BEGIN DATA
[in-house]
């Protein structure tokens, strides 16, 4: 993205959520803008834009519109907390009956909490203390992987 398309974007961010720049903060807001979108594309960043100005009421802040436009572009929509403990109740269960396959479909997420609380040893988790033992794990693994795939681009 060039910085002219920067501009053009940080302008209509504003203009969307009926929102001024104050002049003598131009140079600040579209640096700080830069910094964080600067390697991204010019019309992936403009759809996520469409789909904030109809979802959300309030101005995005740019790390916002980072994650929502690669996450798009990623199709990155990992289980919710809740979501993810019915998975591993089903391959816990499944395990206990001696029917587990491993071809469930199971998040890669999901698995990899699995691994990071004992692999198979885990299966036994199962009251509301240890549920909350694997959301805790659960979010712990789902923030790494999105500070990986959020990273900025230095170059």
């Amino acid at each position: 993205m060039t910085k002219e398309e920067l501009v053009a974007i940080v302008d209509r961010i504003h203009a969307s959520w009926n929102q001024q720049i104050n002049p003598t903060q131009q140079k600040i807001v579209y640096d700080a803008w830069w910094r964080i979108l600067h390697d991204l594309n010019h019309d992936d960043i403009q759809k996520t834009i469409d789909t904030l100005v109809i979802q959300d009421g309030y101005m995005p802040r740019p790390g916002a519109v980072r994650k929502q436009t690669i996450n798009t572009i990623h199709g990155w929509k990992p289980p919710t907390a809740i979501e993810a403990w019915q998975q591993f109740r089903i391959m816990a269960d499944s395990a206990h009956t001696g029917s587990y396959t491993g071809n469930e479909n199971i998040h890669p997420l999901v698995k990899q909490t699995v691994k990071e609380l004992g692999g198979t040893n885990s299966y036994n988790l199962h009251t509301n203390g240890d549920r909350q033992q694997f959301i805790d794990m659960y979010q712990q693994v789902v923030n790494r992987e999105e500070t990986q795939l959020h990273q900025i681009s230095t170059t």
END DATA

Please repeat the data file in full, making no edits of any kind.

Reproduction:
[in-house]
């Protein structure tokens, strides 16, 4: 993205959520803008834009519109907390009956909490203390992987 398309974007961010720049903060807001979108594309960043100005009421802040436009572009929509403990109740269960396959479909997420609380040893988790033992794990693994795939681009 060039910085002219920067501009053009940080302008209509504003203009969307009926929102001024104050002049003598131009140079600040579209640096700080830069910094964080600067390697991204010019019309992936403009759809996520469409789909904030109809979802959300309030101005995005740019790390916002980072994650929502690669996450798009990623199709990155990992289980919710809740979501993810019915998975591993089903391959816990499944395990206990001696029917587990491993071809469930199971998040890669999901698995990899699995691994990071004992692999198979885990299966036994199962009251509301240890549920909350694997959301805790659960979010712990789902923030790494999105500070990986959020990273900025230095170059």
């Amino acid at each position: 993205m060039t910085k002219e398309e920067l501009v053009a974007i940080v302008d209509r961010i504003h203009a969307s959520w009926n929102q001024q720049i104050n002049p003598t903060q131009q140079k600040i807001v579209y640096d700080a803008w830069w910094r964080i979108l600067h390697d991204l594309n010019h019309d992936d960043i403009q759809k996520t834009i469409d789909t904030l100005v109809i979802q959300d009421g309030y101005m995005p802040r740019p790390g916002a519109v980072r994650k929502q436009t690669i996450n798009t572009i990623h199709g990155w929509k990992p289980p919710t907390a809740i979501e993810a403990w019915q998975q591993f109740r089903i391959m816990a269960d499944s395990a206990h009956t001696g029917s587990y396959t491993g071809n469930e479909n199971i998040h890669p997420l999901v698995k990899q909490t699995v691994k990071e609380l004992g692999g198979t040893n885990s299966y036994n988790l199962h009251t509301n203390g240890d549920r909350q033992q694997f959301i805790d794990m659960y979010q712990q693994v789902v923030n790494r992987e999105e500070t990986q795939l959020h990273q900025i681009s230095t170059t």